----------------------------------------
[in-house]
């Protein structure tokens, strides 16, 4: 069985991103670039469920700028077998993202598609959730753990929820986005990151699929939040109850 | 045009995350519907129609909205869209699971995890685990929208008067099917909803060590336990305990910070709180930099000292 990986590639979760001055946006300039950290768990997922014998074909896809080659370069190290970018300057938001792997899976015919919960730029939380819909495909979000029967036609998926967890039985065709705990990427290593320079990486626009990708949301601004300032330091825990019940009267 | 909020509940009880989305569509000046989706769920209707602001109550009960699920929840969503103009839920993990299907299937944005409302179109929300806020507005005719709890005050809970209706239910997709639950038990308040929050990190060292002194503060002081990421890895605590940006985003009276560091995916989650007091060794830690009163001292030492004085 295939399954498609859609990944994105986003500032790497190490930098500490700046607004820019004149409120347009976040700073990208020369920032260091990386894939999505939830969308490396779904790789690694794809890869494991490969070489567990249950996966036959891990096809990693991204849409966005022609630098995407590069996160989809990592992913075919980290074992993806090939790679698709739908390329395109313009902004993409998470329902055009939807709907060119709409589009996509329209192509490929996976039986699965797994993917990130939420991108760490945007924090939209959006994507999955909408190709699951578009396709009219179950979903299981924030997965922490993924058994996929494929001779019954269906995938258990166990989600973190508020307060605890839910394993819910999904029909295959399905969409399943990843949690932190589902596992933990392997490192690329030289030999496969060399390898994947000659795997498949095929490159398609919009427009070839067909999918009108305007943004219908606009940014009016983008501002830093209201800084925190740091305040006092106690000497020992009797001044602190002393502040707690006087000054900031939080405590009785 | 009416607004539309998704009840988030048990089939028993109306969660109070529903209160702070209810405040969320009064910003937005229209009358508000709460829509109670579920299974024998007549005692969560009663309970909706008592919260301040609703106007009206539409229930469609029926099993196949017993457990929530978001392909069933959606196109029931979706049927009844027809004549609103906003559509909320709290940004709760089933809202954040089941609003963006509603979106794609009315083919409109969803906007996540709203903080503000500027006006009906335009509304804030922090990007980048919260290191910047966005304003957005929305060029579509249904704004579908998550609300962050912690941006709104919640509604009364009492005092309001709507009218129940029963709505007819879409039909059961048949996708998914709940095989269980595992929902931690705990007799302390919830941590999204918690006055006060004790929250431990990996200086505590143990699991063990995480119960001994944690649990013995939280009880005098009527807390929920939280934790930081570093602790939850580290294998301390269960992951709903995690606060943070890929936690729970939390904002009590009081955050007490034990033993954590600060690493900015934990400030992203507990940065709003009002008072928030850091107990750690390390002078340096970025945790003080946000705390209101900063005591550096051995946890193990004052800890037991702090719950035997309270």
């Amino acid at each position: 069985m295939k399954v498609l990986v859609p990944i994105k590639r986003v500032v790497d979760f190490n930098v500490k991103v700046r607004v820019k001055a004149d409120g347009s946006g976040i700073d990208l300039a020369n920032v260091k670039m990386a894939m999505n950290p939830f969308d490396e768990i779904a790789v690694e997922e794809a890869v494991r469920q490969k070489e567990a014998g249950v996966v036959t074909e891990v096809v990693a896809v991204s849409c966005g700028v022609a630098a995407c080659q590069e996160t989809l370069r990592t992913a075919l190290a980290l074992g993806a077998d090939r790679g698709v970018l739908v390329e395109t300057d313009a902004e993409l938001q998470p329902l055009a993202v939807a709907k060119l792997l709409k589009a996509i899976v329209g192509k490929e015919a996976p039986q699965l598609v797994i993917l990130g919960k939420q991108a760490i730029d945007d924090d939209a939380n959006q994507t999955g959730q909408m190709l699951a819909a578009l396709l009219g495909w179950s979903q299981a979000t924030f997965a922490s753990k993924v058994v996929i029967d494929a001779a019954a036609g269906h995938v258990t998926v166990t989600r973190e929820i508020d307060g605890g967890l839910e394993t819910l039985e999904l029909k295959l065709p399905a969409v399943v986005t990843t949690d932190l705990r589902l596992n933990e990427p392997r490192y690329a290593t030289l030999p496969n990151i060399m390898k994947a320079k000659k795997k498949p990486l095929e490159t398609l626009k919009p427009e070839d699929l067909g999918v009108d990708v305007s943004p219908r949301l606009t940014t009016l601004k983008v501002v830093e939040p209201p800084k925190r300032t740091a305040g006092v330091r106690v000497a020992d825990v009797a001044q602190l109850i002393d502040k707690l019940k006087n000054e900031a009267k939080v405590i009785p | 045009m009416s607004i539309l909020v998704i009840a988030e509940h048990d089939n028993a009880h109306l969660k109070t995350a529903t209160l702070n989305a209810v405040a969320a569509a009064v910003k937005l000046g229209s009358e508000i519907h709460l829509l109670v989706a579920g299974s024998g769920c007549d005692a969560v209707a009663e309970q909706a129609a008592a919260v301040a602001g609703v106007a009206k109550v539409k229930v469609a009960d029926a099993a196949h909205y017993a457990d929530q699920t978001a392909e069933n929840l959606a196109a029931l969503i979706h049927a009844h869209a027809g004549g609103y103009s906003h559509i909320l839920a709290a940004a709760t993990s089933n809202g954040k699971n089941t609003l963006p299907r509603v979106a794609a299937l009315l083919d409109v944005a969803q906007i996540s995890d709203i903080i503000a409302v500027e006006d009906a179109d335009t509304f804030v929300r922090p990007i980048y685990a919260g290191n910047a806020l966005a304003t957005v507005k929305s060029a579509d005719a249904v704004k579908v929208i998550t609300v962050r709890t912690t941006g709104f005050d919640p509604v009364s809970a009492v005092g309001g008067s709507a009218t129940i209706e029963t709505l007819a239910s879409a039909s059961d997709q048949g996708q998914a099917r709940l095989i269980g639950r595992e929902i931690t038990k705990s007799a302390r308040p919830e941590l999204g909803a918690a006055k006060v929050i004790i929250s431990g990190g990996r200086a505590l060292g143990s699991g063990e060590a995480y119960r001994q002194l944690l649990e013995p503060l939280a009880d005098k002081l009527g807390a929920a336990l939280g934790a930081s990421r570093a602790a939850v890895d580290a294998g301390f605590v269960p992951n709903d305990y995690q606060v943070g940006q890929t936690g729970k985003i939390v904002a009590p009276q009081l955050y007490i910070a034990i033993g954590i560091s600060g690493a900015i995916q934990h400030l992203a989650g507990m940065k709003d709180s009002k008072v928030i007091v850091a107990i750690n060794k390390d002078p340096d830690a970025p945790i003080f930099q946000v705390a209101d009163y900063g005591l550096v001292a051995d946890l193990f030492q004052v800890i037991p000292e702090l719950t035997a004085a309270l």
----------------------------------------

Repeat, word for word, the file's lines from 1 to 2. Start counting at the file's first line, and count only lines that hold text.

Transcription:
[in-house]
């Protein structure tokens, strides 16, 4: 069985991103670039469920700028077998993202598609959730753990929820986005990151699929939040109850 | 045009995350519907129609909205869209699971995890685990929208008067099917909803060590336990305990910070709180930099000292 990986590639979760001055946006300039950290768990997922014998074909896809080659370069190290970018300057938001792997899976015919919960730029939380819909495909979000029967036609998926967890039985065709705990990427290593320079990486626009990708949301601004300032330091825990019940009267 | 909020509940009880989305569509000046989706769920209707602001109550009960699920929840969503103009839920993990299907299937944005409302179109929300806020507005005719709890005050809970209706239910997709639950038990308040929050990190060292002194503060002081990421890895605590940006985003009276560091995916989650007091060794830690009163001292030492004085 295939399954498609859609990944994105986003500032790497190490930098500490700046607004820019004149409120347009976040700073990208020369920032260091990386894939999505939830969308490396779904790789690694794809890869494991490969070489567990249950996966036959891990096809990693991204849409966005022609630098995407590069996160989809990592992913075919980290074992993806090939790679698709739908390329395109313009902004993409998470329902055009939807709907060119709409589009996509329209192509490929996976039986699965797994993917990130939420991108760490945007924090939209959006994507999955909408190709699951578009396709009219179950979903299981924030997965922490993924058994996929494929001779019954269906995938258990166990989600973190508020307060605890839910394993819910999904029909295959399905969409399943990843949690932190589902596992933990392997490192690329030289030999496969060399390898994947000659795997498949095929490159398609919009427009070839067909999918009108305007943004219908606009940014009016983008501002830093209201800084925190740091305040006092106690000497020992009797001044602190002393502040707690006087000054900031939080405590009785 | 009416607004539309998704009840988030048990089939028993109306969660109070529903209160702070209810405040969320009064910003937005229209009358508000709460829509109670579920299974024998007549005692969560009663309970909706008592919260301040609703106007009206539409229930469609029926099993196949017993457990929530978001392909069933959606196109029931979706049927009844027809004549609103906003559509909320709290940004709760089933809202954040089941609003963006509603979106794609009315083919409109969803906007996540709203903080503000500027006006009906335009509304804030922090990007980048919260290191910047966005304003957005929305060029579509249904704004579908998550609300962050912690941006709104919640509604009364009492005092309001709507009218129940029963709505007819879409039909059961048949996708998914709940095989269980595992929902931690705990007799302390919830941590999204918690006055006060004790929250431990990996200086505590143990699991063990995480119960001994944690649990013995939280009880005098009527807390929920939280934790930081570093602790939850580290294998301390269960992951709903995690606060943070890929936690729970939390904002009590009081955050007490034990033993954590600060690493900015934990400030992203507990940065709003009002008072928030850091107990750690390390002078340096970025945790003080946000705390209101900063005591550096051995946890193990004052800890037991702090719950035997309270």